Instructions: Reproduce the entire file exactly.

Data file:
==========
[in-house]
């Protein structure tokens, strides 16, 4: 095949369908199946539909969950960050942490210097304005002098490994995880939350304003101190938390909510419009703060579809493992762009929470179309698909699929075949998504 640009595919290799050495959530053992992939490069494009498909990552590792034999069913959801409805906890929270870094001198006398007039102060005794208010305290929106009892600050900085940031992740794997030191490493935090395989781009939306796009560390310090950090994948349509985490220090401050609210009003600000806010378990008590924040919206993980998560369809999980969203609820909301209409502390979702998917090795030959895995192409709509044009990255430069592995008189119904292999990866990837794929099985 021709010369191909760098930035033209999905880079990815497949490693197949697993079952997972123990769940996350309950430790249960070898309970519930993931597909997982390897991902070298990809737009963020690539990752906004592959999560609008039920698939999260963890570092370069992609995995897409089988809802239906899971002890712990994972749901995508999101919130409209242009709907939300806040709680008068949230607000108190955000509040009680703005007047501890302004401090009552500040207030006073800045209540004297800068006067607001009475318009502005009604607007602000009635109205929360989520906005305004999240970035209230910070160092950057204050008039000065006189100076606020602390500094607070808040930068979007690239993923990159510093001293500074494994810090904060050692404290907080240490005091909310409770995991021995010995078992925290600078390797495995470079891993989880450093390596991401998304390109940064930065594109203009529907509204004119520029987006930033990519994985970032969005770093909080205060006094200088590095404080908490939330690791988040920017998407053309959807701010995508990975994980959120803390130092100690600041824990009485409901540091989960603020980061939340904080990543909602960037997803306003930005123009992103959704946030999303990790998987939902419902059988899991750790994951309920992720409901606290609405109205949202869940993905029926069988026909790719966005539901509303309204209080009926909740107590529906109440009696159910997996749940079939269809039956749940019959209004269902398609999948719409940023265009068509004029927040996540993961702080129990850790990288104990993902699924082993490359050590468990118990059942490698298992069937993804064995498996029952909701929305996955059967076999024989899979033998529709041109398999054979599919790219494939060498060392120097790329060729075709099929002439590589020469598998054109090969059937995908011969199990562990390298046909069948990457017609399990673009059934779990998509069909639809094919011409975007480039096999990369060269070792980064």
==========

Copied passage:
[in-house]
């Protein structure tokens, strides 16, 4: 095949369908199946539909969950960050942490210097304005002098490994995880939350304003101190938390909510419009703060579809493992762009929470179309698909699929075949998504 640009595919290799050495959530053992992939490069494009498909990552590792034999069913959801409805906890929270870094001198006398007039102060005794208010305290929106009892600050900085940031992740794997030191490493935090395989781009939306796009560390310090950090994948349509985490220090401050609210009003600000806010378990008590924040919206993980998560369809999980969203609820909301209409502390979702998917090795030959895995192409709509044009990255430069592995008189119904292999990866990837794929099985 021709010369191909760098930035033209999905880079990815497949490693197949697993079952997972123990769940996350309950430790249960070898309970519930993931597909997982390897991902070298990809737009963020690539990752906004592959999560609008039920698939999260963890570092370069992609995995897409089988809802239906899971002890712990994972749901995508999101919130409209242009709907939300806040709680008068949230607000108190955000509040009680703005007047501890302004401090009552500040207030006073800045209540004297800068006067607001009475318009502005009604607007602000009635109205929360989520906005305004999240970035209230910070160092950057204050008039000065006189100076606020602390500094607070808040930068979007690239993923990159510093001293500074494994810090904060050692404290907080240490005091909310409770995991021995010995078992925290600078390797495995470079891993989880450093390596991401998304390109940064930065594109203009529907509204004119520029987006930033990519994985970032969005770093909080205060006094200088590095404080908490939330690791988040920017998407053309959807701010995508990975994980959120803390130092100690600041824990009485409901540091989960603020980061939340904080990543909602960037997803306003930005123009992103959704946030999303990790998987939902419902059988899991750790994951309920992720409901606290609405109205949202869940993905029926069988026909790719966005539901509303309204209080009926909740107590529906109440009696159910997996749940079939269809039956749940019959209004269902398609999948719409940023265009068509004029927040996540993961702080129990850790990288104990993902699924082993490359050590468990118990059942490698298992069937993804064995498996029952909701929305996955059967076999024989899979033998529709041109398999054979599919790219494939060498060392120097790329060729075709099929002439590589020469598998054109090969059937995908011969199990562990390298046909069948990457017609399990673009059934779990998509069909639809094919011409975007480039096999990369060269070792980064």